Who knew there was a traditional dish for the fourth Sunday in Lent? Our friend, Brian Reid, from St. George’s Episcopal Church in New Orleans offers a fine tradition and recipe for Simnel Cake. From Brian:
“We launched this tradition only a couple years ago at St George’s – serving the cakes after the service on the fourth Sunday of Lent. A few or more people will bake and bring one. This year it’s been announced that anyone can bring any cake of their choosing, and we’re making a contest out of it.
The cake is an English tradition for the fourth Sunday in Lent, known as Mothering Sunday. In the traditional Epistle reading for that Sunday, we hear from St Paul’s letter to the Christians in Galatia: ‘That Jerusalem which is above, is free, which is our Mother.’ This lead to a tradition of visiting one’s mother after this particular service. Expecting their families, mothers would bake this cake to serve with tea. Another story is that serving girls on estates and in households (think, Downton Abbey) were allowed this Sunday off to visit their mothers. Yet another story is that a family would travel to its ‘Mother Church,’ or parish they were originally from, on this Sunday.
At any rate, these cakes became popular over time for that occasion midway through Lent, which was a good time to break the fasting a little. Much like the third Sunday of Advent, ‘Stir Up Sunday,’ with its baking tradition. Indeed, the two Sundays share the rose vestments and altar dressings in many churches, including ours at St George’s.
Over time the Simnal Cake was moved to Easter and is often decorated with the marshmallow peeps and chicks our nations share. Mothering Sunday continues to be celebrated today, the forerunner of the United States’ Mother’s Day held in May.
‘Simnel’ is from the Latin ‘similis,’ as in similar or same, as the cakes were originally made with equal parts of flour and sugar. Not so here, but the attached recipe is certainly not missing any butter. Soaking the fruit in brandy was my own variation of this, my priest’s, recipe. It certainly did not hurt anything!”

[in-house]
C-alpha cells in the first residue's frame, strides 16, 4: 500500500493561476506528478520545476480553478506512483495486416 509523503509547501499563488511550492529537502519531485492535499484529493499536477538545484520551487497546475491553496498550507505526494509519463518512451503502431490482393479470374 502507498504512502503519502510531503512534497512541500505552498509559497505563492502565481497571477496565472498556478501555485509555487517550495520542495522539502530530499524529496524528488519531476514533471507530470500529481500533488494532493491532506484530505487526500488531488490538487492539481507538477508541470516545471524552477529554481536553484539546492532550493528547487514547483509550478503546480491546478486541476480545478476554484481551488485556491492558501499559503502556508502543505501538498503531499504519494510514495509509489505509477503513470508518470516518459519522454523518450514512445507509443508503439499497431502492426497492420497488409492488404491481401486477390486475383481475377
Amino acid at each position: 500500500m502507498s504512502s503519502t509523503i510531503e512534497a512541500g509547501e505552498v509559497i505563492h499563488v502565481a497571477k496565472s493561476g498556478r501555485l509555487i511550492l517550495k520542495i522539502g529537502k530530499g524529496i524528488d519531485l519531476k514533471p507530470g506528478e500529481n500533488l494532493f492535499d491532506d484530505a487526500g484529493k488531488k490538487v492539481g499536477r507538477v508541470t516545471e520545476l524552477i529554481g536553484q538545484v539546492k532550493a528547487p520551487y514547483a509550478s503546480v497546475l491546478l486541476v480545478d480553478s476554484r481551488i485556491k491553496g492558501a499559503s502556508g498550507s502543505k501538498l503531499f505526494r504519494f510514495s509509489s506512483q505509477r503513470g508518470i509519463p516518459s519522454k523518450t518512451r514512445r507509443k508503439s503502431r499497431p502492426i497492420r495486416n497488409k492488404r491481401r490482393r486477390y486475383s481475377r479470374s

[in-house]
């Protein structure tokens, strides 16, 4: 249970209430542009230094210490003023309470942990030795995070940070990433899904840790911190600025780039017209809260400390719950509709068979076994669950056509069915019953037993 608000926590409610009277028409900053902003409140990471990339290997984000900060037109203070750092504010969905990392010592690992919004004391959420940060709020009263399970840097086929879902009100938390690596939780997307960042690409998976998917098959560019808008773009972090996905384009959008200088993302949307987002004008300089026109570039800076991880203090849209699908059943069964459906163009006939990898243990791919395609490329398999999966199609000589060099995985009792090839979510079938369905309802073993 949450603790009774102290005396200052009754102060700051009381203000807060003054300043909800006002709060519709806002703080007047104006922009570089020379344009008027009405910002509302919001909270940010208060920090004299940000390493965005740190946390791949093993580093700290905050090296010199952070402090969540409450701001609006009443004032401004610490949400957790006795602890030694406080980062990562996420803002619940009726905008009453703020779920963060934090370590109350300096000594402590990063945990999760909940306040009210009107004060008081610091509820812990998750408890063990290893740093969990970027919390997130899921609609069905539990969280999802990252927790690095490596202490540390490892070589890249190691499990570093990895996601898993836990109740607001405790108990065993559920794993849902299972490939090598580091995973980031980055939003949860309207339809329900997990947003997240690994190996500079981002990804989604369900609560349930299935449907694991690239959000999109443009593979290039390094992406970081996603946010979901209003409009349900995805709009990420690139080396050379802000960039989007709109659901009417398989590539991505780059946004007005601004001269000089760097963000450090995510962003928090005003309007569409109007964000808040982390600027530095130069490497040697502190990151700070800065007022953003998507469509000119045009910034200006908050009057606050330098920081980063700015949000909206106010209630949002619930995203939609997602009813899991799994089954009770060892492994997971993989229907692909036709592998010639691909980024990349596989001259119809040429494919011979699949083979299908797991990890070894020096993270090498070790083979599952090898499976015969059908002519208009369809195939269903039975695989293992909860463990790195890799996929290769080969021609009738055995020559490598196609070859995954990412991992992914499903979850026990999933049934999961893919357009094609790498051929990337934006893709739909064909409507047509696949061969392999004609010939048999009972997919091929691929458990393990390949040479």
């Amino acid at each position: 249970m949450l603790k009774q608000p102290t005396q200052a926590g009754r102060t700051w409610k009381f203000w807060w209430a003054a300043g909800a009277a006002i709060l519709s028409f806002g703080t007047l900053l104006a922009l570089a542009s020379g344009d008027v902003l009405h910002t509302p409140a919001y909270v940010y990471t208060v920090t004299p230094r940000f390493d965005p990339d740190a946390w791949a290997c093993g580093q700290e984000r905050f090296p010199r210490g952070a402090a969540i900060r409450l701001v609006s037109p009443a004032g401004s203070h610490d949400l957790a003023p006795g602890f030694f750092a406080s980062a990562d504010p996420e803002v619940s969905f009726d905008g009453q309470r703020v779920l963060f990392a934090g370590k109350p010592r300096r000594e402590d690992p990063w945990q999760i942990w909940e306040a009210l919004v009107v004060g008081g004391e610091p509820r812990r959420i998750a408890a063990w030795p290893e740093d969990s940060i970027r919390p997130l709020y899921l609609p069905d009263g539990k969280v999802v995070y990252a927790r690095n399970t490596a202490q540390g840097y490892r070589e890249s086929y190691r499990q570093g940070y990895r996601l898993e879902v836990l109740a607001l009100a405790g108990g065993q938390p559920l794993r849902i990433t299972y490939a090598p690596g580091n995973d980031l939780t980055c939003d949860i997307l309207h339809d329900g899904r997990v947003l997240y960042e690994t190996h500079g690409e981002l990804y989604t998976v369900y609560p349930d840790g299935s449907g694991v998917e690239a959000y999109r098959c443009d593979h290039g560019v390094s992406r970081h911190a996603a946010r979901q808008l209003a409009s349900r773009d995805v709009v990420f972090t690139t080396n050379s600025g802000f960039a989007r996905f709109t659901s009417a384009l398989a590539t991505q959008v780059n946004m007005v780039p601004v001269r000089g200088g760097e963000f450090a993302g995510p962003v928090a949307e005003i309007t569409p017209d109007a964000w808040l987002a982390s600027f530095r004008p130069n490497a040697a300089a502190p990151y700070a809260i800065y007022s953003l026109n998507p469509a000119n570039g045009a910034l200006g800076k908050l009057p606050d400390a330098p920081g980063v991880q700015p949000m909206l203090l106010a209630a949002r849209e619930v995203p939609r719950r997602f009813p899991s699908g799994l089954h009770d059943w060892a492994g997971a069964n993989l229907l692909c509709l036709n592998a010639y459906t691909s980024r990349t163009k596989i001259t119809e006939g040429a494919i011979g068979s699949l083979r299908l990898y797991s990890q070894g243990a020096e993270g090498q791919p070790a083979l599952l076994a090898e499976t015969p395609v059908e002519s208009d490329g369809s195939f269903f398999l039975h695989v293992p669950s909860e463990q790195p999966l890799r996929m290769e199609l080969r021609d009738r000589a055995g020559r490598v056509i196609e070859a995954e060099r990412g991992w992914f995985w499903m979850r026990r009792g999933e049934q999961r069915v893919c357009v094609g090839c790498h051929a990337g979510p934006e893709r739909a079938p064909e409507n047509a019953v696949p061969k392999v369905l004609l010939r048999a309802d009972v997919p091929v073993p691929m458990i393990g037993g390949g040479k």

Enjoy the tradition of Simnel Cake:
- One 4-ounce container red or green candied cherries, quartered (⅔ cup)
- ¼ cup candied fruit and peel mix, excluding any cherries therein
- 1⅓ cup golden raisins
- 1 cup dried currants
- ½ cup brandy
- 1 cup (2 sticks) butter, softened
- 1 cup light brown sugar
- 4 eggs
- 1¾ cups self-rising flour
- 2 tablespoons lemon zest
- 2 teaspoons ground allspice
- 1 pound almond paste (marzipan), divided into thirds
- 2 tablespoons apricot jam or preserves
- 1 egg
The Night Before Baking:
Place the candied cherries and the candied peel mix into a mesh strainer, and pour over boiling water to rinse the syrup off. Drain well in strainer, then on a clean dish towel or paper towel.
Place the raisins and currants in a heatproof bowl and cover with boiling water. Let stand for 15 minutes (to plump), then drain well and dry on towels.
Place all of the drained fruits in a bowl and pour the brandy over. Cover the bowl and let the fruit soak overnight.
Preheat the oven to 300˚. Butter an eight inch round spring-form pan. Cut a round of wax paper to fit the bottom of the pan, and butter the paper. Then, dust the entire pan with the buttered paper in the bottom with flour.
Cream the butter and brown sugar in the bowl of an electric mixer. Beat the eggs in one at a time, mixing to incorporate after each addition. Stir the self-rising flour into the batter. Stir the soaked fruits with the brandy into the batter, along with the lemon zest and allspice. Pour one-half of this batter into the prepared pan.
Roll out one third of the marzipan into an eight inch circle, and place this over the batter in the pan. Pour the remaining batter over the layer of marzipan.
Bake in the 300˚ oven for 1½ hours, or until the cake tests done. (A toothpick or metal skewer inserted into the center of the cake should come out clean, with only small dry bits of cake clinging to it.) Let the cake cool in the pan for 10 minutes, then remove the sides of the pan and let the cake cool completely. Set the oven to broil and move the rack to a position in the oven so the cake will be about eight inches from the broiler.
Warm the apricot jam or preserves in a small saucepan, then spread over the top of the cake. Roll out one third of the marzipan into another eight inch circle, and place this over the top of the cake. Beat the third egg and brush this over the surface of the marzipan. With your hands, roll the last third of the marzipan into eleven balls (representing the Twelve Disciples minus Judas). Places the balls in a circle about one inch inside the circumference of the top of the cake, and then brush them with the beaten egg.
Place the cake under the broiler to brown the top surface of the cake, watching like a hawk!
Submitted by: Brian Reid from St. George’s Episcopal Church, New Orleans. Brian has contributed recipes that have appeared in The Times-Picayune and other local publications.
For a downloadable/printable version of this recipe, click: Simnel Cake Recipe